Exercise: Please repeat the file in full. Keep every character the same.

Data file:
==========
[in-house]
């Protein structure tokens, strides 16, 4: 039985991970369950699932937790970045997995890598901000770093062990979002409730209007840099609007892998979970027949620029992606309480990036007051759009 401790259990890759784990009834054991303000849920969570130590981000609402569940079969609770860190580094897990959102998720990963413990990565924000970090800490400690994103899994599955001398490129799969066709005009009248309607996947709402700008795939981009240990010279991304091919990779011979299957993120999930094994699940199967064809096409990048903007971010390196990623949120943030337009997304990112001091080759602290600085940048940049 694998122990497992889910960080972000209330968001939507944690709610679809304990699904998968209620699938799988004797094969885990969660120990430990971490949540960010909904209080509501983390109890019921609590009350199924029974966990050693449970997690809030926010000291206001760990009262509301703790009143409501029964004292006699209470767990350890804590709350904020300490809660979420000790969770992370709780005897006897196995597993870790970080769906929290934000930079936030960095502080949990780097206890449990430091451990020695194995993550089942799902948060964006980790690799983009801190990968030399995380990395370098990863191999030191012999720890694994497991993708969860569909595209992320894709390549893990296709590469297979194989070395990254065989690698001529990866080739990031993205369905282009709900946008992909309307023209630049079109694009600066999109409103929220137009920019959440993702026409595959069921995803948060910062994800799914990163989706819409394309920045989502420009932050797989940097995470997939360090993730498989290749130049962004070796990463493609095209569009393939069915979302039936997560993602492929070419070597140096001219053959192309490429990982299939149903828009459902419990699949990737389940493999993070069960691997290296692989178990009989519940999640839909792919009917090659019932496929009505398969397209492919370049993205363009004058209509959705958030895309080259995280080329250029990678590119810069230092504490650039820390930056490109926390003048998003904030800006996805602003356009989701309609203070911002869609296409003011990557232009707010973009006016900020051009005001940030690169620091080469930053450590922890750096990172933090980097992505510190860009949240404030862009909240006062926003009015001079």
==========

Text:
[in-house]
């Protein structure tokens, strides 16, 4: 039985991970369950699932937790970045997995890598901000770093062990979002409730209007840099609007892998979970027949620029992606309480990036007051759009 401790259990890759784990009834054991303000849920969570130590981000609402569940079969609770860190580094897990959102998720990963413990990565924000970090800490400690994103899994599955001398490129799969066709005009009248309607996947709402700008795939981009240990010279991304091919990779011979299957993120999930094994699940199967064809096409990048903007971010390196990623949120943030337009997304990112001091080759602290600085940048940049 694998122990497992889910960080972000209330968001939507944690709610679809304990699904998968209620699938799988004797094969885990969660120990430990971490949540960010909904209080509501983390109890019921609590009350199924029974966990050693449970997690809030926010000291206001760990009262509301703790009143409501029964004292006699209470767990350890804590709350904020300490809660979420000790969770992370709780005897006897196995597993870790970080769906929290934000930079936030960095502080949990780097206890449990430091451990020695194995993550089942799902948060964006980790690799983009801190990968030399995380990395370098990863191999030191012999720890694994497991993708969860569909595209992320894709390549893990296709590469297979194989070395990254065989690698001529990866080739990031993205369905282009709900946008992909309307023209630049079109694009600066999109409103929220137009920019959440993702026409595959069921995803948060910062994800799914990163989706819409394309920045989502420009932050797989940097995470997939360090993730498989290749130049962004070796990463493609095209569009393939069915979302039936997560993602492929070419070597140096001219053959192309490429990982299939149903828009459902419990699949990737389940493999993070069960691997290296692989178990009989519940999640839909792919009917090659019932496929009505398969397209492919370049993205363009004058209509959705958030895309080259995280080329250029990678590119810069230092504490650039820390930056490109926390003048998003904030800006996805602003356009989701309609203070911002869609296409003011990557232009707010973009006016900020051009005001940030690169620091080469930053450590922890750096990172933090980097992505510190860009949240404030862009909240006062926003009015001079």